This program is being offered virtually through Zoom. In order to participate and receive the Zoom link, you must register here or by emailing carla@smithcenter.org

with Erin Price, LICSW

Pictionary
Looking for more opportunities to connect socially with other young adult cancer survivors? Join us for our monthly social. This month we will be hosting virtual Pictionary – come test your luck and meet other young adults.

YA Social Hour will be hosted monthly on Fridays from 6:00-7:00pm. Each month will have a new “theme” – please see below for the currently scheduled social hours.

  • November 20 – Pictionary Night
  • December 18 – Trivia Night

DC Young Adult Cancer Community: https://youngadultcancerdc.org/

This program is being offered virtually through Zoom. In order to participate and receive the Zoom link, you must register here or by emailing carla@smithcenter.org

with Nancy Novack and Sangeeta Agarawal, RN, MS

Helpsy Health

 

Nancy's List

Financial stress is the last thing a cancer patient wants or needs in his or her life, whether in treatment or post-treatment. It gets in the way of deep healing. Financial distress can be very powerful.
To help patients who are struggling with this issue, we have identified resources that will provide financial assistance to you and your loved ones. We want you to know what is available to you so that you can find relief and focus on your healing.

About Nancy Novack

Nancy Novack

On the evening of my first meeting with my oncologist, he said to me, “This is a challenging diagnosis. The prognosis is bleak. But I do believe I can help you. I am with you.” Those four words sustained me whenever I was in fear. They directed my understanding of the power of relationship in my healing process. I was able to open my heart and receive the love and generosity of family and friends and oftentimes strangers who were there to hold my hand and my heart.
When people ask, and they often do, “What happened? How did you make it when so many others do not survive stage 4 ovarian cancer?” I don’t have any answers to that mystery. I do know, for certain, that the opening of my heart, the receiving of the blessings and the love, the sense of abundance of good will coming my way changed my being — during my cancer and forever more.

I am the luckiest lady in the world. I truly enjoy defying medical statistics and being the poster child for Stanford’s Cancer Center.

I made a vow to make a difference for people living with cancer, for those who love and care for them, and for the children who have a cancer diagnosis or love someone who has. My simple and profound wish is that no one will ever go through cancer alone. I started Nancy’s List to help my community cope with the epidemic of cancer.

For me, cancer changed everything. It generated my growth. It taught me the essence of gratitude. I adore the generosity of strangers. It defined my calling and refined my purpose as a psychologist. It gave me the opportunity to offer hope to those who have lost theirs. I found my courage and resilience.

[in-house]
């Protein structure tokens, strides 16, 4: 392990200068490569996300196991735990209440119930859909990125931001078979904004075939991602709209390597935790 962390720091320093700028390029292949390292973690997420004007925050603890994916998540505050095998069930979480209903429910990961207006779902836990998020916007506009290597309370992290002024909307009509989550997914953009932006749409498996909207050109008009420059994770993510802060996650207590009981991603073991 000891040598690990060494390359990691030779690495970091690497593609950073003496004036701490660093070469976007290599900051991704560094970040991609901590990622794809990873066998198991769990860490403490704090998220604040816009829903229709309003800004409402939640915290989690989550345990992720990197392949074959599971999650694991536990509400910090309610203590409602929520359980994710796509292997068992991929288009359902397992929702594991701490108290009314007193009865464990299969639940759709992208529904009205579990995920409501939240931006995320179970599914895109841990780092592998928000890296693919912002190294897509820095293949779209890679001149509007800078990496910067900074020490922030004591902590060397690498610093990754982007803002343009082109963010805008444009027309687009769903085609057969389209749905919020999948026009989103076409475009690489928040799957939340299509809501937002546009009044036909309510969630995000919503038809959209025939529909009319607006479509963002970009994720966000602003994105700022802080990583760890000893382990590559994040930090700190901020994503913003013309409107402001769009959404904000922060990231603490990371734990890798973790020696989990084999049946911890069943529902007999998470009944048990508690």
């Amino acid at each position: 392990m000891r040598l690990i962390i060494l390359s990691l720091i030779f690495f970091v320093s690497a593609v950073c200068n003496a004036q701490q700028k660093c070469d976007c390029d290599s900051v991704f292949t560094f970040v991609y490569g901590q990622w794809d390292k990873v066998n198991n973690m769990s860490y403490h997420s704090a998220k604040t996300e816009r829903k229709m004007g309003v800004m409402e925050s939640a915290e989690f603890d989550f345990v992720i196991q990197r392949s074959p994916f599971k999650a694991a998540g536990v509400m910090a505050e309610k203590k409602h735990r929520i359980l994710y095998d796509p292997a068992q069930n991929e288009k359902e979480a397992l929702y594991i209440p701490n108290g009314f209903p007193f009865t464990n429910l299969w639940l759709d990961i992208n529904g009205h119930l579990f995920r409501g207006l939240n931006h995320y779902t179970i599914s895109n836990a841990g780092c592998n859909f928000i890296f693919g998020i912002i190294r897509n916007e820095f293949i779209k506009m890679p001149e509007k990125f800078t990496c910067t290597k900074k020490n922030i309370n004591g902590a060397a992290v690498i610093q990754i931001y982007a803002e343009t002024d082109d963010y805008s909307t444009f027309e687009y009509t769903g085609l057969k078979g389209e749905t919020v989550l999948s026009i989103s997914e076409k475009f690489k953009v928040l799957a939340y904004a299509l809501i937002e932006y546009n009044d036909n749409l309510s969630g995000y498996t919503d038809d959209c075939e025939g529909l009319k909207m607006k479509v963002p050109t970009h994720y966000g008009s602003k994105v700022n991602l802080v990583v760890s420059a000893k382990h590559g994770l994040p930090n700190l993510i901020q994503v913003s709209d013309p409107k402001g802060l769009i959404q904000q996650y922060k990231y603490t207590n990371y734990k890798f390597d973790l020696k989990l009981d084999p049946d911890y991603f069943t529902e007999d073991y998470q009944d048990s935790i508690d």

Read Nancy’s full story here: https://nancyslist.org/name-nancy-novack/

About Sangeeta Agarawal

Sangeeta Agarawal, RN, MS

Ms. Agarawal is passionate about empowering people to live life to the fullest by making integrative medicine accessible to people where they are. She started her career as a software engineer in Silicon Valley, working for companies including IBM, Motorola/Google. She then developed the world’s first mobile video technology at a startup later acquired by Skype, this invention continues to change the world even today. She then changed her career into integrative medicine by studying, practicing and conducting research in both eastern and western medicine. She spent the next decade as a researcher, oncology nurse and integrative medicine practitioner at institutions including the Mayo Clinic, Stanford Cancer Center, and UCSF Cancer Center.

Her groundbreaking research work on the development of algorithms for clinical impact of integrative medicine was recognized by UCSF and NSF, and she received support from them to start Helpsy, the world’s first Artificial intelligence nurse for holistic symptom management and navigation (San). San can automatically create a personalized care plans and provide dynamic support to patients through integrative technologies, empowering patients and clinicians alike. Helpsy has served tens of thousands of patients from all over the world and the data generated provides insights that have never been captured or understood before.

She is passionate about empowering people in health care to understand and be at the forefront of the technology revolution. She is a nationally recognized speaker and author. She leads innovation initiatives at both SIO and ONS, and serves on the board of NCI PDQ for integrative medicine. She serves on the board of innovation centers and health care startups. She believes women deserve an equal place and is involved in several leadership initiatives to move the needle.